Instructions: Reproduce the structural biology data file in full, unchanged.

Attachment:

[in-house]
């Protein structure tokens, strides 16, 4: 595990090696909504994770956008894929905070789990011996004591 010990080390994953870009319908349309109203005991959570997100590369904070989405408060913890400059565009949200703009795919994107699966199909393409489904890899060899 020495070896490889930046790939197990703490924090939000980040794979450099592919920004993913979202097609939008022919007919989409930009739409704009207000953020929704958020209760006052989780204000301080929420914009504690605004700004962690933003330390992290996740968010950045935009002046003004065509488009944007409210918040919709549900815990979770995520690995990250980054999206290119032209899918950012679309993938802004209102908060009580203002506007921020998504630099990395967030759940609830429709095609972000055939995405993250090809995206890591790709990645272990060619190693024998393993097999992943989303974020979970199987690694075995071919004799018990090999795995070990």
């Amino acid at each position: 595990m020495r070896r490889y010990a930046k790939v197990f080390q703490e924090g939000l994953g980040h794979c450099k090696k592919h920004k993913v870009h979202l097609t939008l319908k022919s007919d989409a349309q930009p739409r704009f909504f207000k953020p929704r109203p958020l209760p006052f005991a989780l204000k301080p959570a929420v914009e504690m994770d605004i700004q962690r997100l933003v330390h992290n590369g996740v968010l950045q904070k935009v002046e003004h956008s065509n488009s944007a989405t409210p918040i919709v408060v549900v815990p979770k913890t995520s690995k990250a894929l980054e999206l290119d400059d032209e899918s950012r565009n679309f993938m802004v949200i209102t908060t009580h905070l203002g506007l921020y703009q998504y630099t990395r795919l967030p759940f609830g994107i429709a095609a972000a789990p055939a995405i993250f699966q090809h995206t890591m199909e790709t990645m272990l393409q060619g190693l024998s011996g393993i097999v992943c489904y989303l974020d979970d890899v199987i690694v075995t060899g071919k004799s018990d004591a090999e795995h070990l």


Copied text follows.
[in-house]
């Protein structure tokens, strides 16, 4: 595990090696909504994770956008894929905070789990011996004591 010990080390994953870009319908349309109203005991959570997100590369904070989405408060913890400059565009949200703009795919994107699966199909393409489904890899060899 020495070896490889930046790939197990703490924090939000980040794979450099592919920004993913979202097609939008022919007919989409930009739409704009207000953020929704958020209760006052989780204000301080929420914009504690605004700004962690933003330390992290996740968010950045935009002046003004065509488009944007409210918040919709549900815990979770995520690995990250980054999206290119032209899918950012679309993938802004209102908060009580203002506007921020998504630099990395967030759940609830429709095609972000055939995405993250090809995206890591790709990645272990060619190693024998393993097999992943989303974020979970199987690694075995071919004799018990090999795995070990």
């Amino acid at each position: 595990m020495r070896r490889y010990a930046k790939v197990f080390q703490e924090g939000l994953g980040h794979c450099k090696k592919h920004k993913v870009h979202l097609t939008l319908k022919s007919d989409a349309q930009p739409r704009f909504f207000k953020p929704r109203p958020l209760p006052f005991a989780l204000k301080p959570a929420v914009e504690m994770d605004i700004q962690r997100l933003v330390h992290n590369g996740v968010l950045q904070k935009v002046e003004h956008s065509n488009s944007a989405t409210p918040i919709v408060v549900v815990p979770k913890t995520s690995k990250a894929l980054e999206l290119d400059d032209e899918s950012r565009n679309f993938m802004v949200i209102t908060t009580h905070l203002g506007l921020y703009q998504y630099t990395r795919l967030p759940f609830g994107i429709a095609a972000a789990p055939a995405i993250f699966q090809h995206t890591m199909e790709t990645m272990l393409q060619g190693l024998s011996g393993i097999v992943c489904y989303l974020d979970d890899v199987i690694v075995t060899g071919k004799s018990d004591a090999e795995h070990l």